- Acute myeloid leukemia (AML). AML is the second most common type of childhood leukemia. Normal myeloid cells develop into red blood cells, platelets or white blood cells. Acute myeloid leukemia affects the myeloid cells during early development. Although the abnormal cells are different in ALL and AML, the way in which cancerous cells crowd out healthy cells is similar.
- Chronic myeloid leukemia (CML). CML progresses slowly and is uncommon in children. “Chronic” means cells become cancerous later in development than cells in AML. CML cancerous cells in the marrow do not mature correctly and eventually crowd out healthy cells, similar to the way AML cells do. Almost all CML patients have a specific chromosome defect in the leukemia cells called the Philadelphia chromosome. It causes the uncontrolled growth of the leukemia cells.
Diagnosis of Leukemia
Pediatric cancer doctors at Riley at IU Health start with a complete medical history and physical examination of your child. The most common diagnostic tests for leukemia involve looking at samples of blood and bone marrow under a microscope. Further genetic and immunologic tests determine whether the cells are myeloid or lymphoid, which determines the type of leukemia.
Children with leukemia often require a spinal tap to test for leukemia around the brain and spine. This test looks for cancer cells in the cerebrospinal fluid (the liquid around the brain and spine).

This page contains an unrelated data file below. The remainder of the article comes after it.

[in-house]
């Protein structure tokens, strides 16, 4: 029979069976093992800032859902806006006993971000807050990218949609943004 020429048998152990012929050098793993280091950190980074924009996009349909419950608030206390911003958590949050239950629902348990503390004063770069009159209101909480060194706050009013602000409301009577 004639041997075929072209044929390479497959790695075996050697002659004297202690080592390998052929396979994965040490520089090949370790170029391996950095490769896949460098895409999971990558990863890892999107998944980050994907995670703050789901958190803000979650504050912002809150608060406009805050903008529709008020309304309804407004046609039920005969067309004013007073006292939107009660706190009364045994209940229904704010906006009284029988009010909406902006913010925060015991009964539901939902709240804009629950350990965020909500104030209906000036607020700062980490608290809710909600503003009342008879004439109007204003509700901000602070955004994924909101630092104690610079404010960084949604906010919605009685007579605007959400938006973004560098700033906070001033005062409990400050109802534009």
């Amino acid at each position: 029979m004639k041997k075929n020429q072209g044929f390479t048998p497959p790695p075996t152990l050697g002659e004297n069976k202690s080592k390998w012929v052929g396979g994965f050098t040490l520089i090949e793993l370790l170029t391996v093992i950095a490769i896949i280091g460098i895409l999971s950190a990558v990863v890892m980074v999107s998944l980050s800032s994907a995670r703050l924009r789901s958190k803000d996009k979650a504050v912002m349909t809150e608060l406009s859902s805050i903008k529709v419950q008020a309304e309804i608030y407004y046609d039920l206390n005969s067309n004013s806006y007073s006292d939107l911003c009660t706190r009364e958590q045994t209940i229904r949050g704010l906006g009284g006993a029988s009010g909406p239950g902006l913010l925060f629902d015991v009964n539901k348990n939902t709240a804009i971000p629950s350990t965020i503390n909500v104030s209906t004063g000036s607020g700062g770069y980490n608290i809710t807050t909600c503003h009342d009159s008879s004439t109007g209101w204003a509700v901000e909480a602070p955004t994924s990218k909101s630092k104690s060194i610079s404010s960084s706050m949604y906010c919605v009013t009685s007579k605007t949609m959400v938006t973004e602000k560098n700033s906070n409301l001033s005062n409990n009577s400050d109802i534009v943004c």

Your child's doctor will first address symptoms such as anemia, bleeding and/or infection. Children often require blood and platelet transfusions. Your child's doctor may also use antibiotics to prevent and/or treat infections.
Chemotherapy is the key to curing leukemia. Other treatments may include radiation therapy to treat leukemia or to keep it from spreading and bone marrow transplant. Specific treatment depends on the type of leukemia:
- ALL. Children with ALL usually receive outpatient chemotherapy treatment. Depending on their condition, a child with this type of leukemia will require daily to weekly chemotherapy for the first six to 12 months. Then they receive monthly treatments for two or three years. Children who respond poorly to treatment, have a recurrence of leukemia or have rare specific genetic mutations found in their leukemia may receive a stem cell or bone marrow transplant.
- Chimeric Antigen Receptor (CAR) T-Cell Therapy. CAR T-cell therapy is an emerging form of cancer immunotherapy. Riley at IU Health is the only pediatric healthcare system in Indiana to offer CAR T-cell therapy to treat pediatric patients and young adults with acute lymphoblastic leukemia (ALL) and young adults with non-Hodgkin lymphoma.